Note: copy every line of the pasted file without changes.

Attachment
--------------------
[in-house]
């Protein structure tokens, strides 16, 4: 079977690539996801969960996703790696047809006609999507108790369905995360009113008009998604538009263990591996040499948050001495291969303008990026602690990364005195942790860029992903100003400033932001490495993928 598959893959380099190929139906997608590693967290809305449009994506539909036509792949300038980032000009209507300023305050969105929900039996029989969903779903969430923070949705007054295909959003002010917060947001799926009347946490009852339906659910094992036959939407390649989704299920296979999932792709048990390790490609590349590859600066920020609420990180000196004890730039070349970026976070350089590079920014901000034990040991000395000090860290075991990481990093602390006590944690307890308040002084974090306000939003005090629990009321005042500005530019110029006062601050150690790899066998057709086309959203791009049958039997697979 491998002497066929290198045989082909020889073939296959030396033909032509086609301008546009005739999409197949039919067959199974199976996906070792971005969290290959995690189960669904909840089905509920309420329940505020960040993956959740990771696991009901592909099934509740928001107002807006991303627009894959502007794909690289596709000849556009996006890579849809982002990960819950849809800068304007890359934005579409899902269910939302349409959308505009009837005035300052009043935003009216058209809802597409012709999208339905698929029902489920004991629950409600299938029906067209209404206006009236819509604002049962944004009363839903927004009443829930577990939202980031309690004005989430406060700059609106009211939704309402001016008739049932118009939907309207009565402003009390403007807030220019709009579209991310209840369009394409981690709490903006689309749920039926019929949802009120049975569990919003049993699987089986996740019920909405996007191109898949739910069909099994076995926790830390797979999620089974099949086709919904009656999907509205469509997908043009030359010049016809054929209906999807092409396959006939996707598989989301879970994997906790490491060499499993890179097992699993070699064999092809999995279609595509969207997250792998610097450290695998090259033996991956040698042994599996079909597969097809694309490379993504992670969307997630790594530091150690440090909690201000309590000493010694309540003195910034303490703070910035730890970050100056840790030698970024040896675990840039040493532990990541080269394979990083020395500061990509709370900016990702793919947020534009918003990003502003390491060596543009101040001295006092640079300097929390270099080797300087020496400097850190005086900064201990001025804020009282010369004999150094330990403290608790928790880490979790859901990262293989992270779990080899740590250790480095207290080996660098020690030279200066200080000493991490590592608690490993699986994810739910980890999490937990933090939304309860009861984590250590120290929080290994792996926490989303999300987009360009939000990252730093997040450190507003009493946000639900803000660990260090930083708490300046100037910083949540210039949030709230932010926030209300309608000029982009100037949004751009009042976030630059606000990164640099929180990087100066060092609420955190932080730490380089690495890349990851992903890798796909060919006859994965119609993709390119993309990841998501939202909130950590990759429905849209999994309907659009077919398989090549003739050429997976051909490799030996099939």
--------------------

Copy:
[in-house]
């Protein structure tokens, strides 16, 4: 079977690539996801969960996703790696047809006609999507108790369905995360009113008009998604538009263990591996040499948050001495291969303008990026602690990364005195942790860029992903100003400033932001490495993928 598959893959380099190929139906997608590693967290809305449009994506539909036509792949300038980032000009209507300023305050969105929900039996029989969903779903969430923070949705007054295909959003002010917060947001799926009347946490009852339906659910094992036959939407390649989704299920296979999932792709048990390790490609590349590859600066920020609420990180000196004890730039070349970026976070350089590079920014901000034990040991000395000090860290075991990481990093602390006590944690307890308040002084974090306000939003005090629990009321005042500005530019110029006062601050150690790899066998057709086309959203791009049958039997697979 491998002497066929290198045989082909020889073939296959030396033909032509086609301008546009005739999409197949039919067959199974199976996906070792971005969290290959995690189960669904909840089905509920309420329940505020960040993956959740990771696991009901592909099934509740928001107002807006991303627009894959502007794909690289596709000849556009996006890579849809982002990960819950849809800068304007890359934005579409899902269910939302349409959308505009009837005035300052009043935003009216058209809802597409012709999208339905698929029902489920004991629950409600299938029906067209209404206006009236819509604002049962944004009363839903927004009443829930577990939202980031309690004005989430406060700059609106009211939704309402001016008739049932118009939907309207009565402003009390403007807030220019709009579209991310209840369009394409981690709490903006689309749920039926019929949802009120049975569990919003049993699987089986996740019920909405996007191109898949739910069909099994076995926790830390797979999620089974099949086709919904009656999907509205469509997908043009030359010049016809054929209906999807092409396959006939996707598989989301879970994997906790490491060499499993890179097992699993070699064999092809999995279609595509969207997250792998610097450290695998090259033996991956040698042994599996079909597969097809694309490379993504992670969307997630790594530091150690440090909690201000309590000493010694309540003195910034303490703070910035730890970050100056840790030698970024040896675990840039040493532990990541080269394979990083020395500061990509709370900016990702793919947020534009918003990003502003390491060596543009101040001295006092640079300097929390270099080797300087020496400097850190005086900064201990001025804020009282010369004999150094330990403290608790928790880490979790859901990262293989992270779990080899740590250790480095207290080996660098020690030279200066200080000493991490590592608690490993699986994810739910980890999490937990933090939304309860009861984590250590120290929080290994792996926490989303999300987009360009939000990252730093997040450190507003009493946000639900803000660990260090930083708490300046100037910083949540210039949030709230932010926030209300309608000029982009100037949004751009009042976030630059606000990164640099929180990087100066060092609420955190932080730490380089690495890349990851992903890798796909060919006859994965119609993709390119993309990841998501939202909130950590990759429905849209999994309907659009077919398989090549003739050429997976051909490799030996099939």